The term "simultaneous source" refers to the idea of firing several seismic sources so that their combined energy is recorded into the same set of receivers during a single conventional shotpoint timing cycle. The idea is to collect the equivalent of two or more shots worth of data in the same time as it takes to collect one. The potential advantages include cost or time savings in field acquisition, which is of renewed interest due to the popularity and expense of WATS data. We were motivated to the work presented here by observations made on a 3D dataset acquired over the Petronius field in the Gulf of Mexico with two source vessels. The second source was fired with a random delay compared to the first, so that the energy from secondary source is similar to asynchronous noise. While the random nature of the crosstalk in combination with the two known geometries had been enough to successfully apply relatively standard processing techniques for other studied datasets, we found that this one required an improvement on those techniques. This paper describes a high-resolution (sparse) Radonbased separation technique with that aim. We find that while the technique does not by itself do all the required separation, it sufficiently separates the data to allow subsequent standard noise attenuation techniques to complete the task.
A more detailed motivation for simultaneous source recording and several investigations of this idea can be found in (Beasley et al., 1998; de Kok and Gillespie, 2002; Stefani et al., 2007) and references therein. This work is based on the 3D data described by Stefani et al. (2007), which was collected over the Petronius field in the Gulf of Mexico with two sources. The second source was fired with a random delay compared to the first such that the arriving energy from both sources are recorded within a conventional shotpoint timing cycle. Due to the randomness of the delay the cross-talk between primary and secondary source energy is similar to asynchronous coherent noise, such as seismic interference, which can be expected to be fairly effectively attenuated by conventional stacking and migration procedures (Krey, 1987; Stefani et al., 2007).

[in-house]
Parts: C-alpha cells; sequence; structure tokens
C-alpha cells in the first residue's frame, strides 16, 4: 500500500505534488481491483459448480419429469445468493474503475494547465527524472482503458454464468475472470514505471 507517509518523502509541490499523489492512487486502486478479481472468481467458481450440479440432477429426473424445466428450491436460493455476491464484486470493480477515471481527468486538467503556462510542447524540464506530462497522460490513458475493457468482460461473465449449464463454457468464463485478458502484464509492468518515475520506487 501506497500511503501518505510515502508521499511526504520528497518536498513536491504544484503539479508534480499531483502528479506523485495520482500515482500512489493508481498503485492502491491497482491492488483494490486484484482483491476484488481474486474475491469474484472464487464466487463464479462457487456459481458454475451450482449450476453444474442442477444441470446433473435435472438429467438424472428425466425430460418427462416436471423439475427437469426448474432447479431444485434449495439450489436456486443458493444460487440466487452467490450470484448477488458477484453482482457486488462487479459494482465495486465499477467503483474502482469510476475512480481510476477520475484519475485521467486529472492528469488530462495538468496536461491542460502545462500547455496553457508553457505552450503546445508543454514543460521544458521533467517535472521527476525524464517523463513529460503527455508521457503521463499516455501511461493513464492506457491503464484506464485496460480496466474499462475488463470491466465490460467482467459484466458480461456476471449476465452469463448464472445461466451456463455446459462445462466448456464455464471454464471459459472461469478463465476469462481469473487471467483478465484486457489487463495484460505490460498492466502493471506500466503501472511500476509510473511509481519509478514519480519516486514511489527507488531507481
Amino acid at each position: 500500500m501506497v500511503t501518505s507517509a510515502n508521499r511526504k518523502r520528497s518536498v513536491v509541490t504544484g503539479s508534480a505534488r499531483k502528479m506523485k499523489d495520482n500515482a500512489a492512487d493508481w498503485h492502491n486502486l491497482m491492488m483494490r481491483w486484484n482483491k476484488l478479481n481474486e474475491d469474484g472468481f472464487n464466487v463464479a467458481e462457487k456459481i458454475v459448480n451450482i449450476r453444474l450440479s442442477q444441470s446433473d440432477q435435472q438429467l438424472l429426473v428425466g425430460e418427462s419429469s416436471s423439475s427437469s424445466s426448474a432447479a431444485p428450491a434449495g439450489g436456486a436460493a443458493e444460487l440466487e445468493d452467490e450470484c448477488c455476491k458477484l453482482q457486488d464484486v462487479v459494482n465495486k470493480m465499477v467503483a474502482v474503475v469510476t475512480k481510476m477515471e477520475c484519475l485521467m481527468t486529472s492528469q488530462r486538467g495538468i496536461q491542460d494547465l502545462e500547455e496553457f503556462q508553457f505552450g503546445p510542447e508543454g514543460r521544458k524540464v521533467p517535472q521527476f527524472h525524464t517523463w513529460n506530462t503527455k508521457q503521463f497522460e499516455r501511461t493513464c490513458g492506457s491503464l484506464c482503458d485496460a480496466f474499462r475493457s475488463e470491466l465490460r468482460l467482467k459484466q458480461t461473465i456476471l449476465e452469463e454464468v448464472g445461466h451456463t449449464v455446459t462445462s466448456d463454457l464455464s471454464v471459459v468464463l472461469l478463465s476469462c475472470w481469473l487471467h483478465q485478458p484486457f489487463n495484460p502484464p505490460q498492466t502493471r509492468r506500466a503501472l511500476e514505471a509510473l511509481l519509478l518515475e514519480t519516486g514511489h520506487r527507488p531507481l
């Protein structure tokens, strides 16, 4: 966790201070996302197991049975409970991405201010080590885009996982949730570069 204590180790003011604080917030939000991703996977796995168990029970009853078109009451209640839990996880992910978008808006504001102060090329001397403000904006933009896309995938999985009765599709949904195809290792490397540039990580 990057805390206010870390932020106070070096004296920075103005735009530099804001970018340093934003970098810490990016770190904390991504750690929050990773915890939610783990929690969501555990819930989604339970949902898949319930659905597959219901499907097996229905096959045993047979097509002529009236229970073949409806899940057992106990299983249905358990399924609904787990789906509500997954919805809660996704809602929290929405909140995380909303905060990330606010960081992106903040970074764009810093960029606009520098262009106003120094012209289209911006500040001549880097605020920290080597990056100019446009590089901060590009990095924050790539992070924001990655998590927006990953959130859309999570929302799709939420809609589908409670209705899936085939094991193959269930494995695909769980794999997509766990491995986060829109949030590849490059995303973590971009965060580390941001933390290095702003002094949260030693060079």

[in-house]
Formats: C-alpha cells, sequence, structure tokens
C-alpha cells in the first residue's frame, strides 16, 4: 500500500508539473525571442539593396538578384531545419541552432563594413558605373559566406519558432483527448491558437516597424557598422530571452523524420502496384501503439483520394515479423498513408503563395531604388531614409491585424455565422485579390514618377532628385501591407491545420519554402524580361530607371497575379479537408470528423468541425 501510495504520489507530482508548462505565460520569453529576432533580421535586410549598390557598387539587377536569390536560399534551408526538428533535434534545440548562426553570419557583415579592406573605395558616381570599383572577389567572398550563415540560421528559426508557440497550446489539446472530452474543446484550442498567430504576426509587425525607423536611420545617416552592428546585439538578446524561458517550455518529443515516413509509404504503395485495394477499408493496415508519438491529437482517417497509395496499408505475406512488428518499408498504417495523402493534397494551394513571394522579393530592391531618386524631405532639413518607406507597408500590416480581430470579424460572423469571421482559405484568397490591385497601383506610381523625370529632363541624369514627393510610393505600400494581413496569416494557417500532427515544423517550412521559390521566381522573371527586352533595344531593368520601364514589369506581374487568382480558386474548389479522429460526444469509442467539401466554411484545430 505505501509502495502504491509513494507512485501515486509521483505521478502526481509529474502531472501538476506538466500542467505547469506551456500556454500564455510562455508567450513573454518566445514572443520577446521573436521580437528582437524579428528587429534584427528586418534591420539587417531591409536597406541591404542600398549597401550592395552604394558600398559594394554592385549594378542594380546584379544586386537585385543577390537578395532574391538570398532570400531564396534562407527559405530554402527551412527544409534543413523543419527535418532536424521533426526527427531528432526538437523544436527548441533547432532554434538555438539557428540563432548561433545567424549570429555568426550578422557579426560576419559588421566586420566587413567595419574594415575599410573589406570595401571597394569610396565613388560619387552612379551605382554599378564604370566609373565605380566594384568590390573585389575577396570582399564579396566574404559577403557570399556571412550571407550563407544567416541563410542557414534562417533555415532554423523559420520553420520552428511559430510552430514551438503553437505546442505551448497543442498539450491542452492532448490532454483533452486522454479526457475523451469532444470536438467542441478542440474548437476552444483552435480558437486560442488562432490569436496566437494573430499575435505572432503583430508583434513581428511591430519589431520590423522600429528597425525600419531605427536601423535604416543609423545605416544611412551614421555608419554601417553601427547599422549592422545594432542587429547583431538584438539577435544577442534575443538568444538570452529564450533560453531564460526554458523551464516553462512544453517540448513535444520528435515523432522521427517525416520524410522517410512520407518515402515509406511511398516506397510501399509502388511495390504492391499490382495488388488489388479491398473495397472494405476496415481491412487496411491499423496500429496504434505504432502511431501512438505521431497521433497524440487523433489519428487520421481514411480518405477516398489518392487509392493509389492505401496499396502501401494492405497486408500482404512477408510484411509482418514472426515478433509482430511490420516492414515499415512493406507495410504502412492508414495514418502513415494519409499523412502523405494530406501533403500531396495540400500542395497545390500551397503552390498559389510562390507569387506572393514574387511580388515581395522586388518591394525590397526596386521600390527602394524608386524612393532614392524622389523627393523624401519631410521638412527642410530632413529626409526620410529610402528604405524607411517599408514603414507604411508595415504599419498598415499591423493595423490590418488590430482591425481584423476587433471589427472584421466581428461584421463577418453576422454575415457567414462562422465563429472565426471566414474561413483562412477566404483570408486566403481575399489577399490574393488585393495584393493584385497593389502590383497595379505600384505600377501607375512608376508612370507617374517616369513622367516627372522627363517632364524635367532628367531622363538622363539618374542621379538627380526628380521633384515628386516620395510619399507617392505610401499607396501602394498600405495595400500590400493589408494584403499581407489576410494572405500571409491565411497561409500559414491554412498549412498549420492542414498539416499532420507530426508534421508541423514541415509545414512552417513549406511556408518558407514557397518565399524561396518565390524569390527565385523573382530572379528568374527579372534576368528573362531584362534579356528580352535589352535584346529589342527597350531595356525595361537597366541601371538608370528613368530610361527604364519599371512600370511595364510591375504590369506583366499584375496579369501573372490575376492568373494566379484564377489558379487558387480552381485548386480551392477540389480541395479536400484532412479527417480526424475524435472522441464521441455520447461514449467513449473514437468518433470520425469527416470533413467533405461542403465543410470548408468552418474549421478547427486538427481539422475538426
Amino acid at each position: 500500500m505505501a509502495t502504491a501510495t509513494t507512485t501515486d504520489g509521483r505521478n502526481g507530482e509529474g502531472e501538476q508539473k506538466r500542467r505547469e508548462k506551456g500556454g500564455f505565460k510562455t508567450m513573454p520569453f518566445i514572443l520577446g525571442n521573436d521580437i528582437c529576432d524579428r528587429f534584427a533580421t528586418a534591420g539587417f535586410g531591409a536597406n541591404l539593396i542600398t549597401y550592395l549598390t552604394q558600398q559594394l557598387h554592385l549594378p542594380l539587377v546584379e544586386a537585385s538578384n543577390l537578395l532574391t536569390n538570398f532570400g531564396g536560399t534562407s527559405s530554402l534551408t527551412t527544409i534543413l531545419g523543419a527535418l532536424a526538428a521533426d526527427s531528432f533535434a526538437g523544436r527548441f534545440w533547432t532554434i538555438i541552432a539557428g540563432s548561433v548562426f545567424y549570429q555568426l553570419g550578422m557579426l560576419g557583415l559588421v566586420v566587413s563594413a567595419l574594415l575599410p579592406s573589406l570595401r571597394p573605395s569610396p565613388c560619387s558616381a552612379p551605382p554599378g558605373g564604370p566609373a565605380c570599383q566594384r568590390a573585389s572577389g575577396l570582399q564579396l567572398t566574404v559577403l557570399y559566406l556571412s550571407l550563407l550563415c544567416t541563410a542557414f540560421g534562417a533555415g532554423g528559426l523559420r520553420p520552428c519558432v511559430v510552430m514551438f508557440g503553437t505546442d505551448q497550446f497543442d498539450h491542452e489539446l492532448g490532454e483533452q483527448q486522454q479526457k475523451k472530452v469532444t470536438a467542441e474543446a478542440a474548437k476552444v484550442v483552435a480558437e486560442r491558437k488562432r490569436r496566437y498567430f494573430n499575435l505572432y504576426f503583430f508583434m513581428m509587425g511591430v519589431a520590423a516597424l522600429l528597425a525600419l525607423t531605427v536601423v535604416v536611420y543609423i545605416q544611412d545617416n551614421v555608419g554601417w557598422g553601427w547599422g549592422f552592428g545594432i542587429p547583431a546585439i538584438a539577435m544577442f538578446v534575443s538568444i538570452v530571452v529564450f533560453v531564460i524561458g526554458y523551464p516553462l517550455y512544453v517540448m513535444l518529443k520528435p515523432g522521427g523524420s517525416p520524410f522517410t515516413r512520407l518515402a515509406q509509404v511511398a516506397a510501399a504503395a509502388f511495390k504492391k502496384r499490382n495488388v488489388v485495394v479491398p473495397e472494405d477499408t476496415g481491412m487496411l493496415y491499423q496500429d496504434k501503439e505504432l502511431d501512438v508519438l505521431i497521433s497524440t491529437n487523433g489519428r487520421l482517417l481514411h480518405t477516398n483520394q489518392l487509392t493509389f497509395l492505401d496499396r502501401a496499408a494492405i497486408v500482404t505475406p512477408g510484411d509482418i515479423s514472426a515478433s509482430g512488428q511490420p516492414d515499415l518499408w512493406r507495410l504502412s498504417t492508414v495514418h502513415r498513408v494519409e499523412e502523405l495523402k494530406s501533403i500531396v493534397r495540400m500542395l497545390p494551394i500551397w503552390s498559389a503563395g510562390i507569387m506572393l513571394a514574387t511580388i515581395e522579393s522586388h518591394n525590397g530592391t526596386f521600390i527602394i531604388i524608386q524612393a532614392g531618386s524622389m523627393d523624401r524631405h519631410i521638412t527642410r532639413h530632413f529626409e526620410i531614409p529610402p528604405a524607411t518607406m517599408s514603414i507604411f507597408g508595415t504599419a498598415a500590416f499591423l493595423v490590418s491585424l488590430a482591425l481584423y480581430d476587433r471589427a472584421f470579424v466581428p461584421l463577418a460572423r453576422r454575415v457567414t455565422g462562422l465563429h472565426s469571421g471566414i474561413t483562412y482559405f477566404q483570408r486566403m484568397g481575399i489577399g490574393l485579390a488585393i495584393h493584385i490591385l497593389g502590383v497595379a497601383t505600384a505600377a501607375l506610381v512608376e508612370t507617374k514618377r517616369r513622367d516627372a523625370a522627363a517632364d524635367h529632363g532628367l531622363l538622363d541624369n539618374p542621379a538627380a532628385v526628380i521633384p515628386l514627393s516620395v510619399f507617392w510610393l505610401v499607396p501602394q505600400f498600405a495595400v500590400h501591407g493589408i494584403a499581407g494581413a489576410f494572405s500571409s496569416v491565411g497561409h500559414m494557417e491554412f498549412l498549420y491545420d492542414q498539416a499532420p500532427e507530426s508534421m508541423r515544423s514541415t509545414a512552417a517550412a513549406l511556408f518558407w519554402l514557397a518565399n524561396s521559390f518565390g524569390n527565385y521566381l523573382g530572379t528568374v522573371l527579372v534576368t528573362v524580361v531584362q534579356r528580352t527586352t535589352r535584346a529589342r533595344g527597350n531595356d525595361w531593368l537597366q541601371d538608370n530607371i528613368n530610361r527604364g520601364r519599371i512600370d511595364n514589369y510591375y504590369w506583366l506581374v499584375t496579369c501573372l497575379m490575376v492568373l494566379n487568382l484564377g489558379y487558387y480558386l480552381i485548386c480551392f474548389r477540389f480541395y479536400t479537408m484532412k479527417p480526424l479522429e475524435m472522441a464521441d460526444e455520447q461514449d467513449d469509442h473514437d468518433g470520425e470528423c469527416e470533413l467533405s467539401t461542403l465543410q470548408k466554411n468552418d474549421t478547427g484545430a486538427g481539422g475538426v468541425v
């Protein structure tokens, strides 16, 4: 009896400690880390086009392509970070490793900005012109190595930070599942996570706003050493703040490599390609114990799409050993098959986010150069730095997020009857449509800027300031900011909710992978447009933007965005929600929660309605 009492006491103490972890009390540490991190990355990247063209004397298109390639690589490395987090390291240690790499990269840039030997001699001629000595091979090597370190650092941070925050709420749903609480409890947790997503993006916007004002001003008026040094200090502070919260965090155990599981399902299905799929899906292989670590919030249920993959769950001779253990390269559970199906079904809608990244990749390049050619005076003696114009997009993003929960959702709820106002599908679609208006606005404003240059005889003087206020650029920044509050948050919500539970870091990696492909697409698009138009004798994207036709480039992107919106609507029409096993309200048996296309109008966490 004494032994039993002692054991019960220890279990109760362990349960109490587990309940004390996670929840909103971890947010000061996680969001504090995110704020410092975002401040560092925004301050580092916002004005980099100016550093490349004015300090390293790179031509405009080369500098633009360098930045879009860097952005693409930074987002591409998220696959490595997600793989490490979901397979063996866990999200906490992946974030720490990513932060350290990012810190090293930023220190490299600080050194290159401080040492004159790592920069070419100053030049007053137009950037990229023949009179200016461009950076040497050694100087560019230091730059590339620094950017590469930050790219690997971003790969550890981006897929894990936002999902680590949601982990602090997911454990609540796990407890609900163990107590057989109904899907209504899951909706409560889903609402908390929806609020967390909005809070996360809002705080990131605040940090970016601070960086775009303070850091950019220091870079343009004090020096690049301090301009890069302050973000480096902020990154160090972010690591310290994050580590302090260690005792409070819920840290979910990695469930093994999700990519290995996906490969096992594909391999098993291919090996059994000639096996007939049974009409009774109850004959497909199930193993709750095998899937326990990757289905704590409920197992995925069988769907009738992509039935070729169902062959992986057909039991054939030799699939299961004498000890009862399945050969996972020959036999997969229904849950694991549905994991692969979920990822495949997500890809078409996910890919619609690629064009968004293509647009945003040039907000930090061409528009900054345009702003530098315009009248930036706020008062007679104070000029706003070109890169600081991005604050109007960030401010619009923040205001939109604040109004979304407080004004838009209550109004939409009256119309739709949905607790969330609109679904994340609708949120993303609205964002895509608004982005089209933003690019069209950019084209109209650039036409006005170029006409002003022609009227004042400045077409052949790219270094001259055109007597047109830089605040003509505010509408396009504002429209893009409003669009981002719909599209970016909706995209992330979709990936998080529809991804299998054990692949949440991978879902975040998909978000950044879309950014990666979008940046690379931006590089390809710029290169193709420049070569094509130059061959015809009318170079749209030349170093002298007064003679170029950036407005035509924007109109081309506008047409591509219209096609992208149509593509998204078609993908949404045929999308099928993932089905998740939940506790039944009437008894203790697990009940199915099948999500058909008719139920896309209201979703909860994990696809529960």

As Beasley et al. (1998) describe, in order to reduce crosstalk between two sources in the final product beyond what is achieved by treating it as random noise, one can make explicit use of the fact that both sources are fired at known locations and known timing. The resulting distinct geometries of the two wavefields can be used to define "geometry-related filters". Such filtering relies on coherency along predicable trajectories, and is included in the technique described here. There are at least two important features of the Petronius dataset which makes it more of a challenge than the other datasets presented by Stefani et al. (2007). Firstly, this 3D dataset was collected to investigate the simultaneous rich-azimuth recording so the acquisition geometry was different. In particular, the gun-arrays were positioned such that the primary and secondary events are less orthogonal than in previously examined datasets.
A marine streamer parameter test was planned and acquired for a very large (approximately 10,000 km2) project in the Arabian Gulf. The test was designed to efficientlydetermine the optimal source and streamer depths for acquiring seismic data over different geologic objectives in a single vessel pass across the survey area. Field processing of the acquired data through stack was conducted to provide a quick answer without lengthy and expensive stand-by time. The field recommendations were verified by in-house processing.
Spectral decomposition has proven to be a powerful means to identify strong amplitude anomalies at specific frequencies that are otherwise buried in broad-band response. We compute Teager-Kaiser Energy for each component of a joint time-frequency representation to generated from a 3D survey acquired over a Brazilian deep water carbonate reservoir. This nonlinear energy tracking algorithm allows us to differentiate between high amplitude reservoir and other high amplitude reflections. We calibrate our algorithm against synthetic seismic traces generated from the well logs and and then apply to the real seismic data to reveal important geological features.